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Theater Notebook: The Roustabouts aims to make people laugh with ‘Southern Belle’

The cast of Roustabouts Theatre Company's "For Whom the Southern Belle Tolls."
Wendy Waddell, left, Omri Schein, Wendy Maples and Walter Murray co-star in The Roustabouts Theatre Company’s “For Whom the Southern Belle Tolls.”
(Rich Soublet II)

In this week’s San Diego theater report, we have news from The Roustabouts and Point Loma Playhouse

The Roustabouts Theatre Co. returns to live performances this month with a show that celebrates something that’s been missing for many people over the past 20 months: laughter.

The 5-year-old San Diego theater troupe kicks off its fifth season on Nov. 13 with preview performances of Christopher Durang’s “For Whom the Southern Belle Tolls ... ,” an evening of five comedic one-act plays. Company artistic director Phil Johnson said he and his fellow Roustabouts co-founders have missed the sound of people laughing together in a communal space, so it was important to kick off the season with a comedy.

“For Whom ...” is a collection of short plays that includes the title piece, which is a parody of Tennessee Williams’ Southern drama “The Glass Menagerie.” Also featured are “Mrs. Sorken,” a mixed-up history lesson on the origins of theater; “Nina in the Morning,” the story of a wealthy and narcissistic woman mourning the loss of her beauty and youth; “Wanda’s Visit,” about a married couple recounting the reintroduction of a terrifying ex-girlfriend; and “Business Lunch at the Russian Tea Room,” the story of a playwright being seduced to adapt his work for a Hollywood script.

Durang is known for the absurd humor in his plays, which include “Sister Mary Ignatius Explains It All for You, “Beyond Therapy” and “Baby with the Bathwater.” His play “Vanya and Sonia and Masha and Spike,” inspired by the plays and characters of Anton Chekhov, won the 2013 Tony Award for Best Play.

The Roustabouts production will feature Omri Schein, Wendy Maples, Walter Murray and Wendy Waddell. Schein co-wrote and co-starred with Johnson in Roustabouts’ 2017 production of “Withering Heights,” inspired by Emily Brontë's “Wuthering Heights.” Murray co-starred in the company’s 2020 production of Will Cooper’s “GUnTOPIA.” Waddell and Maples are new to Roustabouts.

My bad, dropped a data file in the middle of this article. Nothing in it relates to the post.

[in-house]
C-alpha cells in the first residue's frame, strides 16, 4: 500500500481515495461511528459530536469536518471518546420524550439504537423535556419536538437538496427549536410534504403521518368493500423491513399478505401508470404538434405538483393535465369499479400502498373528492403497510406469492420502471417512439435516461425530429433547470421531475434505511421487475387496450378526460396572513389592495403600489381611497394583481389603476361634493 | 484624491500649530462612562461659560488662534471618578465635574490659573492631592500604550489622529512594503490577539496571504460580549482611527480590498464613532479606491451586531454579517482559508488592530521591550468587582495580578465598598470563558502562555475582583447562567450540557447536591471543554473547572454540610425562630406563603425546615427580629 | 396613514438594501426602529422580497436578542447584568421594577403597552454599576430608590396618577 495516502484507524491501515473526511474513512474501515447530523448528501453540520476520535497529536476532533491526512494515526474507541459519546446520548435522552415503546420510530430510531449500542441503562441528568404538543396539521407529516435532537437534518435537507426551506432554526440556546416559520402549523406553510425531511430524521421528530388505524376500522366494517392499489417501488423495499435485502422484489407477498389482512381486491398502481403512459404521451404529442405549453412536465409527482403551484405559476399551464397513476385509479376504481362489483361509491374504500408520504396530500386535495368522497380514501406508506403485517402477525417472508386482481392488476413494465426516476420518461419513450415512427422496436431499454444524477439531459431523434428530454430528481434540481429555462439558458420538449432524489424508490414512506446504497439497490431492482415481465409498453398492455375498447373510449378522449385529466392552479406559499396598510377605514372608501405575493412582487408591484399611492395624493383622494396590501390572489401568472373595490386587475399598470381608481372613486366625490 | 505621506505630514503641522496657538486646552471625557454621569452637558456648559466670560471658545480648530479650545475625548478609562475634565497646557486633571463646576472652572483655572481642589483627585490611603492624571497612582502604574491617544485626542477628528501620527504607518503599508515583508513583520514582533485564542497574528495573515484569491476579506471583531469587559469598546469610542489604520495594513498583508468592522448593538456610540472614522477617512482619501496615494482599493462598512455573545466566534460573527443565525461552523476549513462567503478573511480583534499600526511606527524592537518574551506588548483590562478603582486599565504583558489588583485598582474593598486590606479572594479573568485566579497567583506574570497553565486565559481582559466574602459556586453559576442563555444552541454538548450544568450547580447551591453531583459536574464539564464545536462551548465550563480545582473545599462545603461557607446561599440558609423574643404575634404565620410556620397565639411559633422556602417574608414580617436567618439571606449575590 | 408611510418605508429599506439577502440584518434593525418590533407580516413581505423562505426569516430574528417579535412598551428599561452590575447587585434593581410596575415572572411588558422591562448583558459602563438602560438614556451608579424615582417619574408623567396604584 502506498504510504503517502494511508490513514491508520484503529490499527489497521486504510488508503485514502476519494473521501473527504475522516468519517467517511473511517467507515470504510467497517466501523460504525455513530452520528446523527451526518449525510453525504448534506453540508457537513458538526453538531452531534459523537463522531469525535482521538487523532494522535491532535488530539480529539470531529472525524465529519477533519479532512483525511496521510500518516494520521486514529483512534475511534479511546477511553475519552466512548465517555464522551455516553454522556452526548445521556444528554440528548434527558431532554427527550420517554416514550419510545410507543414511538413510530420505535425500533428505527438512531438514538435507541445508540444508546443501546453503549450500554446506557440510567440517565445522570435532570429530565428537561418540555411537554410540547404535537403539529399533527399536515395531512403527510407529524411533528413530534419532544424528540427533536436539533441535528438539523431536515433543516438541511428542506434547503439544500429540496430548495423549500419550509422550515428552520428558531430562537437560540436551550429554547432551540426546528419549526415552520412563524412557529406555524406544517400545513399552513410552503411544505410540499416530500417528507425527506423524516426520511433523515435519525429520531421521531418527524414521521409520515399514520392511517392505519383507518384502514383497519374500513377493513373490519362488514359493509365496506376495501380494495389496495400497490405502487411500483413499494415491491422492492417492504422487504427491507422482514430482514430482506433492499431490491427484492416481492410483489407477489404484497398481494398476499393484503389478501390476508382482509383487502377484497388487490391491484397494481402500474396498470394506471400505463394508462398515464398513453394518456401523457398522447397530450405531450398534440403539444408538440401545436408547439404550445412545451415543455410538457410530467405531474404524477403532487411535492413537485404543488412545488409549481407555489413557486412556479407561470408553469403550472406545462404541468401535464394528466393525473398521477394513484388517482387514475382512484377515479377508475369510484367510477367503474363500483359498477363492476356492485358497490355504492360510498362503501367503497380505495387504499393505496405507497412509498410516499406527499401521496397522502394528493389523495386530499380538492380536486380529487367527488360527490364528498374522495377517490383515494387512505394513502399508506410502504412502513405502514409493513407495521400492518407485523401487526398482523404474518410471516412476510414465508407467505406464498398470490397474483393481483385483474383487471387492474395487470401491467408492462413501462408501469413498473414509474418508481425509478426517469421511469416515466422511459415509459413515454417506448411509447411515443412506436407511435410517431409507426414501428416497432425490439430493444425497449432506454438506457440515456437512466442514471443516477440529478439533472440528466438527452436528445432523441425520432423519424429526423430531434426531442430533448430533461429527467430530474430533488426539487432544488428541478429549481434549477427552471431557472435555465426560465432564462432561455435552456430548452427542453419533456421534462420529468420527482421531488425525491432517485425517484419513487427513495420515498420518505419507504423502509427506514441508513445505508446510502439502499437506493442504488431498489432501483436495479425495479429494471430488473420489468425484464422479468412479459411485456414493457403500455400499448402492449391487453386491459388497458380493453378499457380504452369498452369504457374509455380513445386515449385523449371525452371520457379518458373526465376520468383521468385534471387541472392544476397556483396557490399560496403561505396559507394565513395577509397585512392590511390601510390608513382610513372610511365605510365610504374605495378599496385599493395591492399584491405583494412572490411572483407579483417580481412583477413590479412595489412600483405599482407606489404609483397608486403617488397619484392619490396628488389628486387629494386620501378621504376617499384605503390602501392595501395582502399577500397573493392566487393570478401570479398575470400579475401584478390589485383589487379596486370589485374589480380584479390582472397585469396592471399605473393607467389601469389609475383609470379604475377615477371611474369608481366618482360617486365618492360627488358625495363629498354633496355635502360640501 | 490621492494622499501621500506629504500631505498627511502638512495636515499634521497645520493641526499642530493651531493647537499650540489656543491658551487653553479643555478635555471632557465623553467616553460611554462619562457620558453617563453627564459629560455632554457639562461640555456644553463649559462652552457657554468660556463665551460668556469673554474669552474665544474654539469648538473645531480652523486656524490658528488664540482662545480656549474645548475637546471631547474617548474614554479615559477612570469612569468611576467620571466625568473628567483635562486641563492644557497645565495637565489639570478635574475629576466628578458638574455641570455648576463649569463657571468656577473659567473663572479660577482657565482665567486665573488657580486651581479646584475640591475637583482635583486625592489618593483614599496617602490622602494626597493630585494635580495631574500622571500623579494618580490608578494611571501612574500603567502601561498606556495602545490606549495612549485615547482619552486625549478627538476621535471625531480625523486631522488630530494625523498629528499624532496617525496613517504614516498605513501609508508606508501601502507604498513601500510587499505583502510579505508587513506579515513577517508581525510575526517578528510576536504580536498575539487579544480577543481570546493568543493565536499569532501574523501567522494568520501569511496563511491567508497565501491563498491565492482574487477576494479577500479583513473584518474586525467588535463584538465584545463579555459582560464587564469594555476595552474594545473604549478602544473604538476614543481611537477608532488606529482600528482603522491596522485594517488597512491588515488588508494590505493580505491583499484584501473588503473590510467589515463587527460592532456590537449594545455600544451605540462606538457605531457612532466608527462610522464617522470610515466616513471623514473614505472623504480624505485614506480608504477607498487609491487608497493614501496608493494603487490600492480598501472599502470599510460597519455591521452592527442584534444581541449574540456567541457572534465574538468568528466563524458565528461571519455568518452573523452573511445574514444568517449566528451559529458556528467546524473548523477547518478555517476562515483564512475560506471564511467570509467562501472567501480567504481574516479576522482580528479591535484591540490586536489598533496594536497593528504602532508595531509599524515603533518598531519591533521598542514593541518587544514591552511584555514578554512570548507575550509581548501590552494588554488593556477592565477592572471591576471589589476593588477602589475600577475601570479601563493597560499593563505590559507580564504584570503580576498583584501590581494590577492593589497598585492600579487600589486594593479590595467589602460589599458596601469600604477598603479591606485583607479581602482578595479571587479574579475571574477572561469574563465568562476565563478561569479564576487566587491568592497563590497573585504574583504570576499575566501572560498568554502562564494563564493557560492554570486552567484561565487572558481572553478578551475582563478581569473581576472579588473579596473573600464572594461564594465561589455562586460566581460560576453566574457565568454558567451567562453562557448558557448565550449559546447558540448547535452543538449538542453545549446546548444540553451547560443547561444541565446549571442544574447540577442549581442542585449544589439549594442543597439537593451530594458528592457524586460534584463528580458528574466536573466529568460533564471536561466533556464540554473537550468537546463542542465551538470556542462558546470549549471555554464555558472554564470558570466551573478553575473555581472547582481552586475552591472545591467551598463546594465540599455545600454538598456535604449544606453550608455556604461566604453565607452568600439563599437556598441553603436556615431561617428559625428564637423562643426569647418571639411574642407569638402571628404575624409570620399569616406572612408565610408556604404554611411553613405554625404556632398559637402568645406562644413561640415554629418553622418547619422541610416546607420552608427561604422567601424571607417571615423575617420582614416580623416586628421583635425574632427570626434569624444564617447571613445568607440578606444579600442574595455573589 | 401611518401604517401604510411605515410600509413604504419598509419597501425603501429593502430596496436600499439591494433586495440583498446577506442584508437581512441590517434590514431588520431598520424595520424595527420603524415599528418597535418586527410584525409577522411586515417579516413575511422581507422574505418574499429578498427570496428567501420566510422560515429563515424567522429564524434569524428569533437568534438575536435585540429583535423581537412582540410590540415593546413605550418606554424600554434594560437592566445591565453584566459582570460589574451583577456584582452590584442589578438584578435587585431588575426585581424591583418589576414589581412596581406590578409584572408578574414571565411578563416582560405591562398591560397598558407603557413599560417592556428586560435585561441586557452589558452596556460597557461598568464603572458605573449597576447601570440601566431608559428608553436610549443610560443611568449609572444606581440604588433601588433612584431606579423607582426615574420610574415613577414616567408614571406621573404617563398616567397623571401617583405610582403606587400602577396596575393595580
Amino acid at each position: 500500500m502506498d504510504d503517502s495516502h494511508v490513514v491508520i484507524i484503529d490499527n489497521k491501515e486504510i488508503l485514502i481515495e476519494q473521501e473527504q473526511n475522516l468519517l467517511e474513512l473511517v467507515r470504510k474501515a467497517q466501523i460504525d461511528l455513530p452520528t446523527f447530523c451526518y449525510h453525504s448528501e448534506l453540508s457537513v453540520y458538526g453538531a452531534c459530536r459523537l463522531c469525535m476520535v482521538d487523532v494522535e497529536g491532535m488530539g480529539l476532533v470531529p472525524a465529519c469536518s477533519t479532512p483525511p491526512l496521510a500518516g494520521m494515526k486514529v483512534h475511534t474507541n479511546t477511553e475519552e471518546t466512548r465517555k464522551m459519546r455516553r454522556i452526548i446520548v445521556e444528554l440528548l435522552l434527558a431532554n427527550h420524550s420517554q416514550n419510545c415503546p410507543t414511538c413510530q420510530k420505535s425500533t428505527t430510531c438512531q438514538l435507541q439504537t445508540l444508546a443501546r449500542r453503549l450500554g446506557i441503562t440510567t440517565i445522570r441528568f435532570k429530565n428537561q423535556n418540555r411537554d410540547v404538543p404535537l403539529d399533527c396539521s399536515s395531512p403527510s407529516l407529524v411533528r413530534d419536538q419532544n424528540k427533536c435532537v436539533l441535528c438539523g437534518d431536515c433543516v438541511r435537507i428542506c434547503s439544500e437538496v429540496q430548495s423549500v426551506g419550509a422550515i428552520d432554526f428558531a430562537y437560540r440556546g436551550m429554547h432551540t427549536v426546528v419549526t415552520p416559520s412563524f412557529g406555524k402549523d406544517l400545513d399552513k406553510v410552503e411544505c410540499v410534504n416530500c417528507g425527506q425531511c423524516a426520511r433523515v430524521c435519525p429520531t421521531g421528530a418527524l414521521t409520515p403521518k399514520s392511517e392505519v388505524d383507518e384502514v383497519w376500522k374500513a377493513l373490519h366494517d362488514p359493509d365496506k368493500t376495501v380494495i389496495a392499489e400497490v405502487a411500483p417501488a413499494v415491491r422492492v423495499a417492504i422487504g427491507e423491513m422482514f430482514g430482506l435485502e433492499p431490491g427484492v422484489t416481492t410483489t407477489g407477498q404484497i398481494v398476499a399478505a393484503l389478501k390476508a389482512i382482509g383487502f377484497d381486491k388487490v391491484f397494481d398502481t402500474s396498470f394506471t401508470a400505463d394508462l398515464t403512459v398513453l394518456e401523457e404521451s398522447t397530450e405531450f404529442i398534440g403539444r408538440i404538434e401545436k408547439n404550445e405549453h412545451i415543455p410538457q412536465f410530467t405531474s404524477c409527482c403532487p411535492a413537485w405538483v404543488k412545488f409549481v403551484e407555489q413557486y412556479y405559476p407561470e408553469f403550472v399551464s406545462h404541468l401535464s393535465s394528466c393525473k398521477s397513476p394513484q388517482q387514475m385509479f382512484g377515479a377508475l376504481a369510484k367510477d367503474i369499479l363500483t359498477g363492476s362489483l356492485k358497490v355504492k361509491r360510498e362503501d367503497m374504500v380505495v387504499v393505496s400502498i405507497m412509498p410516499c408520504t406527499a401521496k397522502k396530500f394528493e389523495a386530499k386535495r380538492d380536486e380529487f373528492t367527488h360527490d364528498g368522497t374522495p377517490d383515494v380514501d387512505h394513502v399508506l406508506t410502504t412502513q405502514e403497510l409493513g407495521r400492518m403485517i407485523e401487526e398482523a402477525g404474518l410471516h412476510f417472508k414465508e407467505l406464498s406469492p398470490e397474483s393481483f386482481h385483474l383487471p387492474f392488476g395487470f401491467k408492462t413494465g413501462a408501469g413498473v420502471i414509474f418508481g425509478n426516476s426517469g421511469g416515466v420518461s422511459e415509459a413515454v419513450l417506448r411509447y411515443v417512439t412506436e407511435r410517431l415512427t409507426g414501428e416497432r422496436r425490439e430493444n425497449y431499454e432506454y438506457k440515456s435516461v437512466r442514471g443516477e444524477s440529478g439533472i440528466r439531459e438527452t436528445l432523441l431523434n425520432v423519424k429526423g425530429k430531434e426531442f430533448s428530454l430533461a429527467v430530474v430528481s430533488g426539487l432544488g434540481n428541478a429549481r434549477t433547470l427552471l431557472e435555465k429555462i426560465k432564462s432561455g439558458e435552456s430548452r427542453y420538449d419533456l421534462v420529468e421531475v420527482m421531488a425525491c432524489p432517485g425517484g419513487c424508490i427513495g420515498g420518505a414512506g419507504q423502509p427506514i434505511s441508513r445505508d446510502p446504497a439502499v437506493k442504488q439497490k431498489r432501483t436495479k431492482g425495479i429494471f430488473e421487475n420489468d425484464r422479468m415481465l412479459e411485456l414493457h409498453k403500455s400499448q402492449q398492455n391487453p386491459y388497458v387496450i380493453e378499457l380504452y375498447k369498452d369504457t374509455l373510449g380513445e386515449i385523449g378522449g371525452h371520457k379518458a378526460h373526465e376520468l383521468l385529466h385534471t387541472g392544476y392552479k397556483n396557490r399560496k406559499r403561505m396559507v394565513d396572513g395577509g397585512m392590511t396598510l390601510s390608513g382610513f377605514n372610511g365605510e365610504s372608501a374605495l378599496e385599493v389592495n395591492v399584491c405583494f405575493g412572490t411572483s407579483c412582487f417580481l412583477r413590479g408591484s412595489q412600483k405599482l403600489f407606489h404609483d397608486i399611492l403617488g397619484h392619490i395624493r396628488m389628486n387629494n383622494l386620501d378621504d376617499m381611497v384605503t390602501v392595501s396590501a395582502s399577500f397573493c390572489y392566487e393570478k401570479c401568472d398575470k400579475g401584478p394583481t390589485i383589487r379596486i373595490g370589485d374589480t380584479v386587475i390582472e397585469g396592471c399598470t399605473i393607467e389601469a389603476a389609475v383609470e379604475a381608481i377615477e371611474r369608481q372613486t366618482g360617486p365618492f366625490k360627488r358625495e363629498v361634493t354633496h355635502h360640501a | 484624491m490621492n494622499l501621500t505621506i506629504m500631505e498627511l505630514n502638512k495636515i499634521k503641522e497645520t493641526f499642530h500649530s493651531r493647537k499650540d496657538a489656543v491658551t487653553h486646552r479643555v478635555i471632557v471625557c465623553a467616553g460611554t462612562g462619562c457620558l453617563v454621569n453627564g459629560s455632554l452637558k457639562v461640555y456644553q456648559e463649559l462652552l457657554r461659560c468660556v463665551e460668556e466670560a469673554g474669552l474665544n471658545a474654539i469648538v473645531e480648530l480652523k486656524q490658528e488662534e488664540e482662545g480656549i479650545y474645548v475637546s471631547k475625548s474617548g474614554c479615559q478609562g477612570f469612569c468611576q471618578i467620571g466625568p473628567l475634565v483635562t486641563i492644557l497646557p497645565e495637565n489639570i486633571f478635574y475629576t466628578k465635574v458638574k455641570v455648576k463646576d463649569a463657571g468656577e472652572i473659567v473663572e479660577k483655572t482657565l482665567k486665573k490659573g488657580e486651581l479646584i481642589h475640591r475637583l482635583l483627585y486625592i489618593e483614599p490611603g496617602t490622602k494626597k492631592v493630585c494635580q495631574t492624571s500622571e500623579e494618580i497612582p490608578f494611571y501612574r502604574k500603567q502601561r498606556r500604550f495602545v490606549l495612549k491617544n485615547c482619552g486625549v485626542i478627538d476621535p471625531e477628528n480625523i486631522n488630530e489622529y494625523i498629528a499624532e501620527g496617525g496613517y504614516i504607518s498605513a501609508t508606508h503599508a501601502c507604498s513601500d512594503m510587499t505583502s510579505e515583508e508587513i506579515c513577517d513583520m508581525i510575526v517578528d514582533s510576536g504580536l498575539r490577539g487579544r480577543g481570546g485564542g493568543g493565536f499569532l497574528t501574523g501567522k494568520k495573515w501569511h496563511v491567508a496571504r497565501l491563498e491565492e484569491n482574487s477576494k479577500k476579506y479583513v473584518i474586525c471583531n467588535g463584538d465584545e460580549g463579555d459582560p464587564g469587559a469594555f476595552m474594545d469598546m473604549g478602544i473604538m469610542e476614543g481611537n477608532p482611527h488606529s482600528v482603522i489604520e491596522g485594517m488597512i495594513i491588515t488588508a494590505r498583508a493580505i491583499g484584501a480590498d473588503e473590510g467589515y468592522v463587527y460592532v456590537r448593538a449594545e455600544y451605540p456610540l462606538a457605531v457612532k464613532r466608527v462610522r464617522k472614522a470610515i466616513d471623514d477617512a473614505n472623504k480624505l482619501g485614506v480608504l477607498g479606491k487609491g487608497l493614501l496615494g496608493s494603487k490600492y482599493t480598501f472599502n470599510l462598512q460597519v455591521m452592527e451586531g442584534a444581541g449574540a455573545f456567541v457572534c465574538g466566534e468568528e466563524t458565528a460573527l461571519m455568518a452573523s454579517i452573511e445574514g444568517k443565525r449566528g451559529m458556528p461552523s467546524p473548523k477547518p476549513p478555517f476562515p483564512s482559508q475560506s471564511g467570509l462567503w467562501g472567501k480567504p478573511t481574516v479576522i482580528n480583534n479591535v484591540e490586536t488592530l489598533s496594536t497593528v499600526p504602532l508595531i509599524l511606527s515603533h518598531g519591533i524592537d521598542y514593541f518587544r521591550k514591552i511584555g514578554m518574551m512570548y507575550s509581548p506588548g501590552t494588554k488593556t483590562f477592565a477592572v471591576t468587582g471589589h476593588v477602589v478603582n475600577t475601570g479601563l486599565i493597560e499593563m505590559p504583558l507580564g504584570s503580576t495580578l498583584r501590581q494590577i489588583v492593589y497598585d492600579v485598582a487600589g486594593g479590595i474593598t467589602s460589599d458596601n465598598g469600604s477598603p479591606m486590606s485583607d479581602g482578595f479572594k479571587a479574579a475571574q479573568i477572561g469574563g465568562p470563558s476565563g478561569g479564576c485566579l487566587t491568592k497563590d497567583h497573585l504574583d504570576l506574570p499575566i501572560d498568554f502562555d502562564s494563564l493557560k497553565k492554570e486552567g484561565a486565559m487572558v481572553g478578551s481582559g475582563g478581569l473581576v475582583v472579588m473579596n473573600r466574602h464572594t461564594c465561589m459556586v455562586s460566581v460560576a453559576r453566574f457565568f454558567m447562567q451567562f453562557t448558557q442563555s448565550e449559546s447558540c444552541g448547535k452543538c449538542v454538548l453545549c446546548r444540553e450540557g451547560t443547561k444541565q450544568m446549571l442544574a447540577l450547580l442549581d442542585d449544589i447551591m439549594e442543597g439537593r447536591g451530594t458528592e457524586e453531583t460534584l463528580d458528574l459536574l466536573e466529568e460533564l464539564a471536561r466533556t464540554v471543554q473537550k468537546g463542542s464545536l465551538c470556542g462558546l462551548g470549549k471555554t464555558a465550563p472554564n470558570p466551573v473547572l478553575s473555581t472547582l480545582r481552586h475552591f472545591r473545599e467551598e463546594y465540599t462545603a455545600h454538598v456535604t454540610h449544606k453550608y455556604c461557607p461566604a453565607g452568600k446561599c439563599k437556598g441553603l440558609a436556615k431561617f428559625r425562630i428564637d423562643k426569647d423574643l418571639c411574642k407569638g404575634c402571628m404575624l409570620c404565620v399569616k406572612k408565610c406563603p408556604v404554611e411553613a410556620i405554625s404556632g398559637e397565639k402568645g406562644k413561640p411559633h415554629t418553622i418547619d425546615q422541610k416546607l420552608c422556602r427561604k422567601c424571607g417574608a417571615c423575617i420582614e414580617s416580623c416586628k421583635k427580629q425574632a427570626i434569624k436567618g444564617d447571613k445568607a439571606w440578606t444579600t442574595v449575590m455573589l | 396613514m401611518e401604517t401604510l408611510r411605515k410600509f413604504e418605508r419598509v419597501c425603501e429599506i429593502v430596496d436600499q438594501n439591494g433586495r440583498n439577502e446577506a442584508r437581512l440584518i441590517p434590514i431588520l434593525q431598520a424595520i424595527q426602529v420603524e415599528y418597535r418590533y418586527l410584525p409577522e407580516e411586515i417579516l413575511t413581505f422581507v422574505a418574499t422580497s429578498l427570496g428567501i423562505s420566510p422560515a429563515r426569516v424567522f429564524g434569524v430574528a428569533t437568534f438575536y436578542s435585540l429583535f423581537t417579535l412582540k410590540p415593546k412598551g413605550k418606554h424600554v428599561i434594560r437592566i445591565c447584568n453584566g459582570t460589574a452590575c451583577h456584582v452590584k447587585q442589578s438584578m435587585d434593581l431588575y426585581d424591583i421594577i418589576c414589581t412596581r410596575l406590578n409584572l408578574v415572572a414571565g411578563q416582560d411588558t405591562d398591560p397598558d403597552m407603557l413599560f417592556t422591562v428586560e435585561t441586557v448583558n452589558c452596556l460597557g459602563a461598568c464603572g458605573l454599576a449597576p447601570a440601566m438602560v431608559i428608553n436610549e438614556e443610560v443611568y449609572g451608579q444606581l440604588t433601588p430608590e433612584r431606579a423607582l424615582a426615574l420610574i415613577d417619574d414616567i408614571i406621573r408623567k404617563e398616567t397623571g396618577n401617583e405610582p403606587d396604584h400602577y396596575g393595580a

The production will be staged at Moxie Theatre with previews Nov. 13 through 18. It opens Nov. 19 and runs through Dec. 4. Showtimes are 8 p.m. Thursdays-Saturdays and 2 p.m. Saturdays and Sundays. Tickets are $32-$40. Call (619) 568-5800 or theroustabouts.org/southernbelle.

Roustabouts will return to Durang next month with a one-night-only reading of his holiday comedy “Mrs. Bob Cratchit’s Wild Christmas Binge” at 7:30 p.m. Dec. 1. Admission is free but donations will be accepted.

Kirra Adams, Pete Zanko and Carly Salway in Point Loma Playhouse's "She's at the Library."
(Farhad Deylami Azodi)

‘Wonderful Life’ gets a twist

Frank Capra’s 1947 film “It’s a Wonderful Life” is one of the most beloved holiday movies of all time, with its story of the apprentice angel Clarence showing the despondent George Bailey how his family, friends and town would have been much worse off if he’d never been born.

La Jolla playwright Dori Salois watches the movie with her family every Christmas season, but she has always detested the part where George learns that if he’d never been around to marry his wife, Mary, she would have become a frumpy spinster librarian.

“I always hate the part where Clarence screams “She’s at the library,” as if that is somehow terrible, and the way they depict Mary swooning as George approaches,” Salois said.

That scene inspired Salois to write her new holiday play, “She’s At the Library,” a revamp of the Christmas classic that will make its world premiere Nov. 19 with Point Loma Playhouse.

In Salois’ feminist version of the play, Mary is living with her once-wayward friend Violet, fighting the evil robber baron Mr. Potter and trying to keep Bedford Falls from turning into Potterville. Then George arrives claiming she’s his wife and the mother to their four children. Mary must decide which life she prefers.

Directed by Jerry Pilato, the play stars Carly Salway, Pete Zanko, Kirra Adams, Jody Catlin, Brian Evans with Susan Hoekenga, Emmanuelle Love, Janet Taylor and Taylor Spencer.

“I love the cast,” Salois said. “The two romantic leads are so charming and such a good fit. You may end up rooting for George, though maybe you aren’t supposed to.”

Salois says she meant no disrespect to Capra or his film when writing her play. In fact, she once met the late film director. They sat together at an event in Washington, D.C., honoring her mother-in-law, who was related to A.P. Giannini, the Italian immigrant who started the bank that became Bank of America. Capra based the character of George Bailey — who starts a building and loan business to help lift the fortunes of his small town — on Giannini.

Performances of “She’s At the Library” are at 8 p.m. Fridays and Saturdays and 3 p.m. Sundays, Nov. 19 through Dec. 5 at the Point Loma Assembly building at 3035 Talbot St., San Diego. Tickets start at $15. Visit pointlomaplayhouse.com.

Pam Kragen writes about San Diego theater for the San Diego Union-Tribune. Email her at pam.kragen@sduniontribune.com.


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